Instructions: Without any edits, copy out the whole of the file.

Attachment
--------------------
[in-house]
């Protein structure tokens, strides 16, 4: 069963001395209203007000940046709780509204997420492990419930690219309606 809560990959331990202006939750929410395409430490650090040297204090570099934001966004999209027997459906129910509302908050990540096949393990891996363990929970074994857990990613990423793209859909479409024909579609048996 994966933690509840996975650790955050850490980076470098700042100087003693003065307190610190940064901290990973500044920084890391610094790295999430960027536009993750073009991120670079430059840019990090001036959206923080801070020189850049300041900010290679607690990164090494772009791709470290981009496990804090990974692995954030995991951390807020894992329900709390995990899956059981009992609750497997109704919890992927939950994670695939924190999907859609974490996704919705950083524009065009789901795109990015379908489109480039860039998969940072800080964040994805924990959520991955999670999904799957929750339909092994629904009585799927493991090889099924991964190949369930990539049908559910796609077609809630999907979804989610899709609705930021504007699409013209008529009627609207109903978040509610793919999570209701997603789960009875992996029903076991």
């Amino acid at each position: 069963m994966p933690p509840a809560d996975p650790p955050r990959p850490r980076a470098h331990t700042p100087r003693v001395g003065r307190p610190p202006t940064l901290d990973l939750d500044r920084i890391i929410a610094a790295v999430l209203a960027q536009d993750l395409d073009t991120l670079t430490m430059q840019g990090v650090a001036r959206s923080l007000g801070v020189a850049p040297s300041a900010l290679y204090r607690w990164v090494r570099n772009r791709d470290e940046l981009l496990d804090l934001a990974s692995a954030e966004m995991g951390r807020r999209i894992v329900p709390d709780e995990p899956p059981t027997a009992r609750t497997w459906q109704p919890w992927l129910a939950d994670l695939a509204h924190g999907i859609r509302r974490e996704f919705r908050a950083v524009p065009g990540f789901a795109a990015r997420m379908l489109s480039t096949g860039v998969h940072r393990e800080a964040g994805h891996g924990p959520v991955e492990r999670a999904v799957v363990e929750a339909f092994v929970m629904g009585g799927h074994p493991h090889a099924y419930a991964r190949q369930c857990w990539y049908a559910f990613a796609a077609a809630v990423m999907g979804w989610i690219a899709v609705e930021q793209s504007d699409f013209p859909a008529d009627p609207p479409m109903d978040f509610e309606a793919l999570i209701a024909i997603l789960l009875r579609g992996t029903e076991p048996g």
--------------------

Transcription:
[in-house]
């Protein structure tokens, strides 16, 4: 069963001395209203007000940046709780509204997420492990419930690219309606 809560990959331990202006939750929410395409430490650090040297204090570099934001966004999209027997459906129910509302908050990540096949393990891996363990929970074994857990990613990423793209859909479409024909579609048996 994966933690509840996975650790955050850490980076470098700042100087003693003065307190610190940064901290990973500044920084890391610094790295999430960027536009993750073009991120670079430059840019990090001036959206923080801070020189850049300041900010290679607690990164090494772009791709470290981009496990804090990974692995954030995991951390807020894992329900709390995990899956059981009992609750497997109704919890992927939950994670695939924190999907859609974490996704919705950083524009065009789901795109990015379908489109480039860039998969940072800080964040994805924990959520991955999670999904799957929750339909092994629904009585799927493991090889099924991964190949369930990539049908559910796609077609809630999907979804989610899709609705930021504007699409013209008529009627609207109903978040509610793919999570209701997603789960009875992996029903076991």
């Amino acid at each position: 069963m994966p933690p509840a809560d996975p650790p955050r990959p850490r980076a470098h331990t700042p100087r003693v001395g003065r307190p610190p202006t940064l901290d990973l939750d500044r920084i890391i929410a610094a790295v999430l209203a960027q536009d993750l395409d073009t991120l670079t430490m430059q840019g990090v650090a001036r959206s923080l007000g801070v020189a850049p040297s300041a900010l290679y204090r607690w990164v090494r570099n772009r791709d470290e940046l981009l496990d804090l934001a990974s692995a954030e966004m995991g951390r807020r999209i894992v329900p709390d709780e995990p899956p059981t027997a009992r609750t497997w459906q109704p919890w992927l129910a939950d994670l695939a509204h924190g999907i859609r509302r974490e996704f919705r908050a950083v524009p065009g990540f789901a795109a990015r997420m379908l489109s480039t096949g860039v998969h940072r393990e800080a964040g994805h891996g924990p959520v991955e492990r999670a999904v799957v363990e929750a339909f092994v929970m629904g009585g799927h074994p493991h090889a099924y419930a991964r190949q369930c857990w990539y049908a559910f990613a796609a077609a809630v990423m999907g979804w989610i690219a899709v609705e930021q793209s504007d699409f013209p859909a008529d009627p609207p479409m109903d978040f509610e309606a793919l999570i209701a024909i997603l789960l009875r579609g992996t029903e076991p048996g």